11. Dunno why you laugh at Tucson's dynamics when its consistent top 5 compact SUV from from respectable publications worldwide. Its admittedly inferior to the CX-5 but its its well above the Subaru. CX-5 drives well but you have a far more cramped interior which is the reason why people buy SUVs

    12. ^Stop being such a paranoid bruh. Just because people have the same opinions, that ADAS is overrated and it sucks, doesn't mean everyone here is one person.

    13. *talking to the paranoid R2D2 guy

    14. Exactly my point. Expectations are so high for the Tucson that driving it felt so underwhelming (at least for the 2.0 gas). Maybe the diesel would be better, I don't know.

    15. Cant blame me since you both say the same stupid things and cant make a simple account to identify yourselves. adas is overrated and it sucks, haha, you probably didnt read sir ulys replies, or you did but cant accept you were wrong so you just deleted it in your brain. Haha. You also think bill gates makes 5g to give us cancer probably

    16. To anon 10:05 guy:- The various specs/engine option and features offered elsewhere versus this is vastly different hence the vastly different experience of reviewers versus the philippines and Uly's review. It's like getting the same car but bare bones, the difference will be vastly different. In some markets their base model is a 2.5L, in some markets its the 1.6L Turbo.

    17. Well, thats all. Dont wanna get drag like boy interior and his troll or kuchi and whoever his insulting is. like i said, to each their own, have fun in your car without adas.

    18. ^
      Spoken like a true noob

    19. @Uly, i don't get the strategy of Motor Image Philippines. They price it high then offer discounts at 250k+ discounts. why not just price it lower and not offer discounts or nominal amounts. People cross shopping at just price points don't look at them since they price themselves out. Take the XV its at 1.9M, people would look elsewhere and consider other compact cross over at the Php1.5-1.7M level. which the XV should be at.

    20. I don't get it too, but that's how they do it.

    21. wheres the turbo, marketing, its enticing when something is on sale or on a huge discount, especially if orig price is expensive. in peoples head they are getting something worth the price of x at price y

    22. Amusing, didnt know there would be someone defending this barebones hyundai this hard HAHAHHA ginamit pa reviews worldwide as if nman hindi obvious na ibang iba yung specs. And theres a guy who hates adas, napahiya to sa mga kakilala niya walang adas sasakyan niya so tawag niya ngayon sa mga may sasakywan with adas are fanboys HAHAHA

    23. Also can't believe someone would call this barebones. 4 to 5 years ago this years ago, the features here would have been called top of the line. Fully leathered, 6 airbags, LED lights, and has good infotainment, kulang na lang electic seats and sunroof. Pag walang ADAS barebones na pala ngayon? Its not even that useful in local situations. Di ka mamamatay pag walang ADAS.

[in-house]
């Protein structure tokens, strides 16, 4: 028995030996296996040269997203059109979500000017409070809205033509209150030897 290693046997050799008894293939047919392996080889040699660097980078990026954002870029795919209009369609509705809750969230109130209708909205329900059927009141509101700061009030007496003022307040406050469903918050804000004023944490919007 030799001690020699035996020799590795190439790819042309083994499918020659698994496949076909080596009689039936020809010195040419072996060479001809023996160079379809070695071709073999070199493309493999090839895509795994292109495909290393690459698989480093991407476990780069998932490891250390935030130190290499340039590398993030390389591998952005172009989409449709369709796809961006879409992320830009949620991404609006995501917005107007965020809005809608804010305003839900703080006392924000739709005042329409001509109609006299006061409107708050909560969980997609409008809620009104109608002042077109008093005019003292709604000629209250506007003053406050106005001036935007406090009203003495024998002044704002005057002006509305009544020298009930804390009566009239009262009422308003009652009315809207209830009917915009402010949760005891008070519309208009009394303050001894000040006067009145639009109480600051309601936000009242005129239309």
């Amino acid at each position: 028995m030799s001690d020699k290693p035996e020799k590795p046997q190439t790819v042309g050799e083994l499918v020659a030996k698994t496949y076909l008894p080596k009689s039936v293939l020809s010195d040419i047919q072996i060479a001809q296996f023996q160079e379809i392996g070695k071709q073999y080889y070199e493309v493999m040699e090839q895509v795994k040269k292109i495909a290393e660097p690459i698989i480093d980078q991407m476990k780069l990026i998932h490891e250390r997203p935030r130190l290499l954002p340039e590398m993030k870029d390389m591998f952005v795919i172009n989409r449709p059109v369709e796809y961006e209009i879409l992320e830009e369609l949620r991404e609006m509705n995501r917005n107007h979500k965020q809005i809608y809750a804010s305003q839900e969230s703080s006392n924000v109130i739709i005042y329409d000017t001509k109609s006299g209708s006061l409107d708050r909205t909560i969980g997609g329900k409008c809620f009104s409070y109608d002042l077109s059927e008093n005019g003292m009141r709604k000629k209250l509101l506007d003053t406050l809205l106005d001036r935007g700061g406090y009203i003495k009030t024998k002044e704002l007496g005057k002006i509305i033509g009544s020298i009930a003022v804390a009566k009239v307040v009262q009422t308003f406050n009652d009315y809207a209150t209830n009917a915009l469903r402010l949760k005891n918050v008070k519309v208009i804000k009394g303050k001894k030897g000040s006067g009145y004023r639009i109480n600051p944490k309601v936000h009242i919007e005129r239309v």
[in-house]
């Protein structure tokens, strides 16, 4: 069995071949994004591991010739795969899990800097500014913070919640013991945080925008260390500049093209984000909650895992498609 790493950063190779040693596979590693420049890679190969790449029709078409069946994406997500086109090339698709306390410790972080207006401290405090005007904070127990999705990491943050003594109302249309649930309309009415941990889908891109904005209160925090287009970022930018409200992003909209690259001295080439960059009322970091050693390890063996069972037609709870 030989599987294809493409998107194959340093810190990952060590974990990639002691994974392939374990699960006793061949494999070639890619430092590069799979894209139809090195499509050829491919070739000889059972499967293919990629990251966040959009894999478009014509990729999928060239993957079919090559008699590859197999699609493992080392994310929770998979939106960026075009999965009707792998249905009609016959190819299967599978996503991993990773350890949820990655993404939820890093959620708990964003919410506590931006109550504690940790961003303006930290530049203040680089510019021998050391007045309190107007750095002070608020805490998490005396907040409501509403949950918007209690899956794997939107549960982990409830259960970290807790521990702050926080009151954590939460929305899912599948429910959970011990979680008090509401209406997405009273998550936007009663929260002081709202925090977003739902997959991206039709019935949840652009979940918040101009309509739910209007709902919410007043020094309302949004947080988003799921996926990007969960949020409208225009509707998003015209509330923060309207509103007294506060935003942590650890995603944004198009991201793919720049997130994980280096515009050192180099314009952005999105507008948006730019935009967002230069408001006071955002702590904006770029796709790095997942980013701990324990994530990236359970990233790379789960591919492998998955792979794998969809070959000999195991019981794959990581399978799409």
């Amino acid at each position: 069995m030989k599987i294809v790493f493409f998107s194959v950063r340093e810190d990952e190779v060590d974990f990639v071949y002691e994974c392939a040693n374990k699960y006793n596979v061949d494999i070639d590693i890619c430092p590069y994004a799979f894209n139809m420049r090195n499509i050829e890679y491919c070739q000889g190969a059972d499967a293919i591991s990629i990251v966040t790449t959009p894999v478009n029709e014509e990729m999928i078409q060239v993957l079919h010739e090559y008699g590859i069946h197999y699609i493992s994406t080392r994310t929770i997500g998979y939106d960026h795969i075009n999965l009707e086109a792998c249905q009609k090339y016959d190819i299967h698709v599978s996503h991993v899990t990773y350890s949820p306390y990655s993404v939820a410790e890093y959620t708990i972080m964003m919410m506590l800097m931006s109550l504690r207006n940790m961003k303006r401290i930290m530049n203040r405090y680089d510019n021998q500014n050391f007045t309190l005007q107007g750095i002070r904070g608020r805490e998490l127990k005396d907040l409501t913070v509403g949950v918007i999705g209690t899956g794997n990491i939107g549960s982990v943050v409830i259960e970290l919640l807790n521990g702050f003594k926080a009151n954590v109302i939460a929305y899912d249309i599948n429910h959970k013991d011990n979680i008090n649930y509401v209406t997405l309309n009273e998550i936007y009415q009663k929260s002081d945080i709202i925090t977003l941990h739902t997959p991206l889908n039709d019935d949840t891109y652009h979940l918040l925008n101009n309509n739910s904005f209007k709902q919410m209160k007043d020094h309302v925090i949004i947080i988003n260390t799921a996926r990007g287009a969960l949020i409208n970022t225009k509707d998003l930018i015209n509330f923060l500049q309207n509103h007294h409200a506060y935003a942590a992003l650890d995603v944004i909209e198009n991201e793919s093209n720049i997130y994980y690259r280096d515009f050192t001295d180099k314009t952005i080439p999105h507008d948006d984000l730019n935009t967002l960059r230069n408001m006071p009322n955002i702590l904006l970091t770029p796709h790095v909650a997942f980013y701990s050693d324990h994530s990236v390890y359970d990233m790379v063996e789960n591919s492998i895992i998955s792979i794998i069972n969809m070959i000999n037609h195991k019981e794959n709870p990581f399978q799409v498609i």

24. Eh kaya naman pala ang baba ng standards, feeling 2018 parin HAHAHA.
      “Di ka mamatay pag walang adas” what a moronic statement. Hindi lang ikaw ang tao sa kalsada at hindi lang ikaw ang pinoprotektahan ng adas. Auto emergency braking pa lang napakahalaga na kapag biglang may sumulpot na sasakyan sa harap mo, pero hindi syempre hindi mo naisip yun, nasa 2018 pa utak mo eh HAHAHA

    25. ADAS more of an annoyance in city driving and not really helpful in clogged city streets. Maybe its helpful in provincial roads. I wouldn't pay a dime for it.

    26. @anon 2:51 PM, pakitaan mo nga ako ng statistics dito sa pinas, kung may nagawa na ba yang adas mo at ilan na naligtas. People have been driving fine for decades here without adas. Its just an excuse to jack up prices. Gumagawa lang ng pakulo for the sake of "innovation". Yung mga noob naman biling bili kung ano itapon sa kanila ng marketing dept ng manufacturers.

    27. You do realize lately lang nag start mga may adas na sasakyan sa pinas diba, tapos kadalasan totl pa. People have been driving for decades pero araw araw may aksidente? HAHAHA Katulad ka lang nung adas for noobs and git gud yourself HAHAHA. Dont forget your tinfoil hat when you go out. Also wear a mask, covid is real, and vaccines work. Kawawa naman mga anak mo lalaking uto uto.

    28. its always amusing to meet people like you. They always feel like thay are someone very special that the world is conspiring against them. Safety systems as fake innovations? To jack up the price? HAHAHA stay stupid dude so I can laugh at you

    29. Dont wear seatbelts too and stop using your headlights and signals, they are just “innovations” na pakulo ng manufacturers to jack up the price. Yung mga noob naman bili ng bili kung ano itapon sa kanila ng marketing departments ng manufacturers. HAHAHAHAHA

    30. Grabe sunod sunod ang reply. Errr... you seem very passionate about adas. You sure jumped to a lot of conclusions that's very much unrelated. Umabot ka pa sa covid and vaccines ah. Have you forgotten to taken your medications today perhaps?

      Going back to the topic of adas, its been here a couple of years already. Yet no one seems to be giving testaments that it saved their lives.

  6. The Chinese have set the standard for what we expect to be included in cars nowadays. It's no wonder they're selling well.

    1. China set those standard??? Hmmnn...its long been a standard in europe, US, korea, japan, the chinese just copy it and fortunately they didnot copy it well. Subaru eyesight and honda sensing is the best, at least here in ph.

    2. Chinese cars made it affordable for us.

  7. Great review as usual.

  8. This or the new TOTL 2024 Kia Seltos?